In the Financial Times, John Gapper writes on manufacturing productivity and manufacturing work. It’s a bit cutesy, but the column makes the elementary and familiar point that as productivity increases, it is inevitable that manufacturing employment will decline. 

That is why my guess is that servants and nannies will be the jobs of the future. I wrote a column about this eons ago, and it was widely interpreted as a lament. That wasn’t my intention:


From 1995 to 2000 the productivity growth rate increased to 2.6% per year, almost matching the Golden Age. As [Erik] Brynjolffson and [Adam] Saunders observe, this productivity boom was traced to the deployment of IT investment across a wide range of sectors, particularly retail. The more interesting productivity boom, however, occurred between 2001 and 2003, when the productivity growth rate hit 3.6% per year. This productivity spike was driven less by investments in IT than by investments in organizational capital, a catch-all term for productivity-enhancing business practices.

The authors observe a sharp divergence between firms that successfully transformed themselves into effective digital organizations and those that did not. Very bluntly, digital organizations flourish while others wither and die. Brynjolffson and Wharton economist Lorin Hitt identified the defining characteristics of digital organizations, and the most striking were those centered on valuing the strongest performers within an organization: In digital organizations, employees are empowered to make decisions and they are subject to performance-based incentives. Recruiting and investing in top performers is a high if not the highest priority.

The logical implication is that the transition to digital organizations is a recipe for even more inequality. In “Performance Pay and Wage Inequality,” economists Thomas Lemieux, W. Bentley MacLeod, and Daniel Parent maintain that the increasing use of performance pay can account for “nearly all of the top-end growth in wage dispersion.” Assuming this pattern holds, there is no reason to believe that we will see any decrease in wage dispersion. Quite the opposite: The most skilled workers will cluster in digital organizations, and wages at the top will continue to expand at a healthy clip.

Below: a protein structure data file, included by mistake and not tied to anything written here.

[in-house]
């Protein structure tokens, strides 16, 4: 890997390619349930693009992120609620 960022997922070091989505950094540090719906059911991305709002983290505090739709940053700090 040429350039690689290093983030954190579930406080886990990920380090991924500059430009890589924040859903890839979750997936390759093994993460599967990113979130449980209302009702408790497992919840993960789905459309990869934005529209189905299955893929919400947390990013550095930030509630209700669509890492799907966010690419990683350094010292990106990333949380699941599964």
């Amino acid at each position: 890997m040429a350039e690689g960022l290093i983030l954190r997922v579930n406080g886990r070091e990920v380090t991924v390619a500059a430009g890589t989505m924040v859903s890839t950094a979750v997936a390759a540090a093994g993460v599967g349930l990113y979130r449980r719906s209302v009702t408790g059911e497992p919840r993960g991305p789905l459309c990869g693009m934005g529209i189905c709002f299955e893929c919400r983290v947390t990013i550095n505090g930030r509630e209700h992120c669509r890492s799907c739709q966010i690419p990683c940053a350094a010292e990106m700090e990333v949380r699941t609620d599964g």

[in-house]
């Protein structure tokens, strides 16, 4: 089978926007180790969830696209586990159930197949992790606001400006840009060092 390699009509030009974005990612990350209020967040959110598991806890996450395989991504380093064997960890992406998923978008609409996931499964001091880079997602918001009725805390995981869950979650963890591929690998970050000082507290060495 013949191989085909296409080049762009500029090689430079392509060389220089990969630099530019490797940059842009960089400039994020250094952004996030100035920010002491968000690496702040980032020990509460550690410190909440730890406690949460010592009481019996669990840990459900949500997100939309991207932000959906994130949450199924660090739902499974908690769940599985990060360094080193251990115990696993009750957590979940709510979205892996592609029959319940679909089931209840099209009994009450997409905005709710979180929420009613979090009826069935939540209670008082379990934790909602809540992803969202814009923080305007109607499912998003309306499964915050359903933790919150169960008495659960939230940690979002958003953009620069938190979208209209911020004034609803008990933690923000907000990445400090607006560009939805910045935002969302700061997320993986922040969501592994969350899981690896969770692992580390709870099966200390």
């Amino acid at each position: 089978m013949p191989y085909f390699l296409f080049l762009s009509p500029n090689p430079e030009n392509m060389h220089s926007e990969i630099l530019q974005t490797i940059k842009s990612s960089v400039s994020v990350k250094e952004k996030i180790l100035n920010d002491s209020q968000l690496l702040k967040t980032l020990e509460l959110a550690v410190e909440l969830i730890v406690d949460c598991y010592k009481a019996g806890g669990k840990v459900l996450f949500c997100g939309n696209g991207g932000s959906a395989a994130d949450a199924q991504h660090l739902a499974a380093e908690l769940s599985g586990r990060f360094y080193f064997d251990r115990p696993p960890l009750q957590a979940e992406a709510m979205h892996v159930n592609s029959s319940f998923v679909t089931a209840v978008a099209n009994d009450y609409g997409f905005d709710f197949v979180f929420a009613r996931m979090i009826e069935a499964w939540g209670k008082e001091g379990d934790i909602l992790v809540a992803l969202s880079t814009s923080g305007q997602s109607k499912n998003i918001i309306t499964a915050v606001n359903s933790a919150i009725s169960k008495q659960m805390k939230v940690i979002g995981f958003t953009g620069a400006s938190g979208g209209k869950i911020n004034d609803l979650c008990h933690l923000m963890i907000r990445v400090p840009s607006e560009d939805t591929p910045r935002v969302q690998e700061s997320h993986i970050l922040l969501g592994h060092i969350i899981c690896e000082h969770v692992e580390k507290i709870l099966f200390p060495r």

This raises the question of what will happen to those trapped in the low end of the labor market. Recently, the cultural critic Annalee Newitz offered a provocative hypothesis: “We may return to arrangements that look a lot like what people had over a century ago,” Newitz writes. As more skilled women enter the workforce, and as the labor market position of millions of less-skilled workers deteriorate, we’ll see more servants and nannies in middle-class homes. While this future might seem disturbing at first, there is no reason to believe that these armies of servants and nannies won’t earn decent wages. But let’s just say that this isn’t the future most of us envision for our children. [Emphasis added]

That last line is ambiguous, I’ll admit. I think that we need to adapt and prepare for this future, e.g., by encouraging the densification of our metropolitan areas so that workers can gain easier access to the most lucrative markets.  

I should note that Frase has an interesting discussion of what he sees as the imperative of make-work in an earlier post. Interestingly, he cites Boldrin and Levine, two thinkers who’ve shaped my thinking on intellectual property. 

Reihan Salam — Reihan Salam is executive editor of National Review and a National Review Institute policy fellow.